I like the cherry picking of the nice comments while ignoring opposing views. Very nice reporting.
"You Gotta"? Don't you mean: "You've got to"? Any credibility the author might have had went out the window with that lazy error.
I went to school with both Eli and Sean at Garfield. Interesting that neither mentions the extreme segregation in their own school (blacks on the 1st floor, whites second and annex, blacks in regular, whites in honors/AP). It didn't feel like an integrated school - in fact that was a defining and disturbing memory and one of the few negatives of a wonderful experience. They (being kids in AP) had to know what it get like for a black student to look in an AP history classroom and see a sea of white and the opposite in a regular cloisters class next door. Yet it's described as a utopia. Borderline dishonest.
History not cloisters, autocorrect.
I went to a Magnet Arts school created to avoid busing (sp? Bussing? neither look right), although I rode a bus every day.

Unlike Garfield, it was fully integrated (i.e. race-blind casting in school plays, Black kids in Calculus class) and a pretty great experience overall.
I too would like to echo #4's comment about segregation in bussed schools. Ingraham High in the early 90s during bussing was definitely the most diverse environment I'd ever been in as a north-end white boy, and I made some great friends that crossed color lines that I may have not made otherwise. But for the most part, what wound up happening was that people grouped up by race or neighborhood. Bussing did little to nothing to break down those fact, it often made them worse. The students that bussed up north didn't participate in after school activities as much because of the commute. Tensions between groups were high. Bussing seemed to emphasize those differences rather than mediate them.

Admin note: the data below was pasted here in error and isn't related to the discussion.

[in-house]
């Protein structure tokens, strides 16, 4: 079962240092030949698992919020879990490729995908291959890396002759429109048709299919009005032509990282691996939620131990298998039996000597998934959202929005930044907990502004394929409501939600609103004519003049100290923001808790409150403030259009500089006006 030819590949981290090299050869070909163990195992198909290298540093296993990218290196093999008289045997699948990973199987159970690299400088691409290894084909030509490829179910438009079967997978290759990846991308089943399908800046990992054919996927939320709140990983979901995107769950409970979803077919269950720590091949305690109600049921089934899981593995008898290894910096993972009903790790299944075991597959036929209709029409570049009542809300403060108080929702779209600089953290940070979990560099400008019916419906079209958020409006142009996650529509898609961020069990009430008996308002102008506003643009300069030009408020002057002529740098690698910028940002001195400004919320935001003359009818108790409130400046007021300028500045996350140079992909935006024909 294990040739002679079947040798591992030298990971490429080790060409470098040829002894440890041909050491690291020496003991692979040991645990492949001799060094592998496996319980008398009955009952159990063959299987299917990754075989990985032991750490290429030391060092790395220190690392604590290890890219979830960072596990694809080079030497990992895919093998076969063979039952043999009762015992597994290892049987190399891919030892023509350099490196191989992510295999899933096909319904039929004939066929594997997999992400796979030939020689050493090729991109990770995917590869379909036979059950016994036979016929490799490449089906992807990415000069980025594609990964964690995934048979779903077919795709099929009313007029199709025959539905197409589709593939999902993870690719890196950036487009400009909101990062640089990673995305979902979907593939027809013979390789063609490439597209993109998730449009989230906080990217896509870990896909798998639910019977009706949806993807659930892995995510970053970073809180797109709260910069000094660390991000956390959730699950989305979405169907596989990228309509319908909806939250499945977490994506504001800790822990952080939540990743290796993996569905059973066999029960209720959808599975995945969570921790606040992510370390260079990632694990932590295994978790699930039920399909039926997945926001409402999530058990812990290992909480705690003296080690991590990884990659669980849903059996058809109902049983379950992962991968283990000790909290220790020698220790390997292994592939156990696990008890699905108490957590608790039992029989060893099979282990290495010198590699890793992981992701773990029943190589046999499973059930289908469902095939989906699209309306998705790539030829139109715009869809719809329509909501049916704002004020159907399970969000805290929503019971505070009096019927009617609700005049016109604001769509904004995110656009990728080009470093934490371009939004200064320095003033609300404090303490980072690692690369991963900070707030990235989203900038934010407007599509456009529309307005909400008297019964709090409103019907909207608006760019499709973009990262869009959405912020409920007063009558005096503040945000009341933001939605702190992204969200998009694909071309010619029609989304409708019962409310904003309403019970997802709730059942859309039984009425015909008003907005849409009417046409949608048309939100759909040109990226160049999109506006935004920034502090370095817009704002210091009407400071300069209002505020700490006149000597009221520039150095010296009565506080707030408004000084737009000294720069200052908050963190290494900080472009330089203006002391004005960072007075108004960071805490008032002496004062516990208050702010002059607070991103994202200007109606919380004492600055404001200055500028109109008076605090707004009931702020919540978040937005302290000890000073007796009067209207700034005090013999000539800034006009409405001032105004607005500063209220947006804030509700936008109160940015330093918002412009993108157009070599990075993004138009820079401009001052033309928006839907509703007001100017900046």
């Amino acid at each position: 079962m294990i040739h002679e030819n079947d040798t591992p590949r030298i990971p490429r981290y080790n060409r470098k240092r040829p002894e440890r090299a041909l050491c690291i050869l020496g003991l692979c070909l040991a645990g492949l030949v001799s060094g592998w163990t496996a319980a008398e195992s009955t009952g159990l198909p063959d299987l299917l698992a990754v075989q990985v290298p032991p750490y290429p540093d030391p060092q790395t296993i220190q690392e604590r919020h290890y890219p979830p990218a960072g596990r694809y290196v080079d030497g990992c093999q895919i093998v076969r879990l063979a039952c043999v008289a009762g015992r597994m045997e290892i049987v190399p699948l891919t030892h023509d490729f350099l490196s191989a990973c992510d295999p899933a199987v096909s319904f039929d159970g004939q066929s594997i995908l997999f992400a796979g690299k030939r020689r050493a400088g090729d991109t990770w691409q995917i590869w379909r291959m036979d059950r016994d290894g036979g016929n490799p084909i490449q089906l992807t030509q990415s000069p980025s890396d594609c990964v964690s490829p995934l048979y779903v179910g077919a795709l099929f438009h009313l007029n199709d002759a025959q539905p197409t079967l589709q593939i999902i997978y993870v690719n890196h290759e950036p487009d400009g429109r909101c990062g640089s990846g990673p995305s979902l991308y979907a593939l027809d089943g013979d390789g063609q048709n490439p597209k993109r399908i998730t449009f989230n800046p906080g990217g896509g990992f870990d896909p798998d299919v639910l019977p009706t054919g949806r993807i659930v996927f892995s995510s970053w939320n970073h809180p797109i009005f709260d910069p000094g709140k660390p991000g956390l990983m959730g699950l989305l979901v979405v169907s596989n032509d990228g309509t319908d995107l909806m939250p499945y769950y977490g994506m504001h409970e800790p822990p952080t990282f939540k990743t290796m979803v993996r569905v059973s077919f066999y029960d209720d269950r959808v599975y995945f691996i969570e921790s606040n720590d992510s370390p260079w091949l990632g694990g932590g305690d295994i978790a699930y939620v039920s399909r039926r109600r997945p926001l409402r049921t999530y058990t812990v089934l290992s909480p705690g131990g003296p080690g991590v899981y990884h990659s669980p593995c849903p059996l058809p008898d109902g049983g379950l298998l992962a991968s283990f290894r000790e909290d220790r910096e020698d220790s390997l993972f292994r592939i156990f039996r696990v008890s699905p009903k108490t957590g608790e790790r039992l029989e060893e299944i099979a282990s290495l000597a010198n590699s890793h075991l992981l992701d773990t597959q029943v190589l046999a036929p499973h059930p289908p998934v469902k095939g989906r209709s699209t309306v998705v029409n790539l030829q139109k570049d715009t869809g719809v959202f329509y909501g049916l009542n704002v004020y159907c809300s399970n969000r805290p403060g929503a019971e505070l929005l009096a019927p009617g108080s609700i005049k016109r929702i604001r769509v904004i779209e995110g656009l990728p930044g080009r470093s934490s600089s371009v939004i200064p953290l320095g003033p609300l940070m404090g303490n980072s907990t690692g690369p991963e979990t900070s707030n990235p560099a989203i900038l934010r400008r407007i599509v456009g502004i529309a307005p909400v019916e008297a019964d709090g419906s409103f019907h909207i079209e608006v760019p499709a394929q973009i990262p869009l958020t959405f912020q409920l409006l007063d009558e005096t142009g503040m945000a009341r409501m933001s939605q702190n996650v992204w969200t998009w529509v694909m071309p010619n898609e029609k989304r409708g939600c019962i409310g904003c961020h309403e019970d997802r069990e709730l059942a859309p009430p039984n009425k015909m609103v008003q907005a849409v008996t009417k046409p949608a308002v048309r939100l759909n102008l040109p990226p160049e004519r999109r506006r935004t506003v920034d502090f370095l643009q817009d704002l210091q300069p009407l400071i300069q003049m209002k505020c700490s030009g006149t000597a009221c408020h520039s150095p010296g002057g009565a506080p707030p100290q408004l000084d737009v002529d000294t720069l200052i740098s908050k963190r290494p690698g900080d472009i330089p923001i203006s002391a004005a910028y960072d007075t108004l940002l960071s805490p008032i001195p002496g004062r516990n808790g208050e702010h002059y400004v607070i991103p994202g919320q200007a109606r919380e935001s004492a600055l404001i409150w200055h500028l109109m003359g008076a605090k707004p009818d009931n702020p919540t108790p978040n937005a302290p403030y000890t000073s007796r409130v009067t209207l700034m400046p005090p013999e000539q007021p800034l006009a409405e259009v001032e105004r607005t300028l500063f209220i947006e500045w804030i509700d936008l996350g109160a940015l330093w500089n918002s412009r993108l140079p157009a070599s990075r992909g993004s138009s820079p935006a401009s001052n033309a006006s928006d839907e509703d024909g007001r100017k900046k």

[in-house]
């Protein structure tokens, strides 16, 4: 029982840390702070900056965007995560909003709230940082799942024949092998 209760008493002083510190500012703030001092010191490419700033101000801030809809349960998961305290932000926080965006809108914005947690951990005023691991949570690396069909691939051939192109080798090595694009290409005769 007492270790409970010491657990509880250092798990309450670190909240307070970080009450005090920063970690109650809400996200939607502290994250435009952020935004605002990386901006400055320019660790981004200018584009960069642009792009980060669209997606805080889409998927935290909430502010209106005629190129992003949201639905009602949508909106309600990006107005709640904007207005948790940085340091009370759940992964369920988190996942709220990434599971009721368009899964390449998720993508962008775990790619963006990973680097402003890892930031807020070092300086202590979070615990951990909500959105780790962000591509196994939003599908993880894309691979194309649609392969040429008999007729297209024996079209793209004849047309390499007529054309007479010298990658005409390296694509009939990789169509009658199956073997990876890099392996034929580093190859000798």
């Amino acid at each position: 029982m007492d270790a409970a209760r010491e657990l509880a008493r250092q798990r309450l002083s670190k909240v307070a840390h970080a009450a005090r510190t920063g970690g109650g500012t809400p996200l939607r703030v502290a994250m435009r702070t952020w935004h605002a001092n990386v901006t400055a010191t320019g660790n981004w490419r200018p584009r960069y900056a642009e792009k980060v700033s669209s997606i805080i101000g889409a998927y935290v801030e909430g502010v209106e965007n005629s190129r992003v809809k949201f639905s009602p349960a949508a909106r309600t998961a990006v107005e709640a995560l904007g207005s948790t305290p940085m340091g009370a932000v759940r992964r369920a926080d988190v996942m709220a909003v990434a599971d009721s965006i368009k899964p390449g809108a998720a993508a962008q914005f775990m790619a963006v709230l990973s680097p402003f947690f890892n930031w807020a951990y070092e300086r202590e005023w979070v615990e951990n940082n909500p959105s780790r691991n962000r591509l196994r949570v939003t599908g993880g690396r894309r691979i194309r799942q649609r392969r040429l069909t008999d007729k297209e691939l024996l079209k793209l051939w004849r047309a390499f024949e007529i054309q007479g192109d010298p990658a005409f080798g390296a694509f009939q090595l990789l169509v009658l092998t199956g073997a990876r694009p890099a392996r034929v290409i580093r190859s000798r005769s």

I absolutely value the exposure to people that had different cultural contexts than my own, and feel like I did learn a lot from it. I wouldn't be who I am today if not for that system. But it really wasn't great. It was pretty crappy for a lot of people, and emphasized differences more than it broke down barriers.

I would much rather see more work done to diversify neighborhoods. We need to make the city affordable and accessible to all, everywhere. That is how these colorlines will break down and become easier to cross; if we actually LIVE with each other, are neighbors and close enough to be real friends and companions in life, THAT is when we'll see more positive change. Shipping kids around the city and wasting hours of their lives DID NOT work. Solving the real problem is where the focus should be, not putting a retroactive band-aid on it.

Also, I would argue that, as a current SPS teacher, the diversity of the city HAS changed for the better already. Ingraham is not as diverse as it was in 1991, but it IS a diverse school and the north end is much more diverse demographically than it ever was at that time. There is a predominance of white folks for sure, but there is a lot more people of color and a lot more culture represented in the current student body than one would think.

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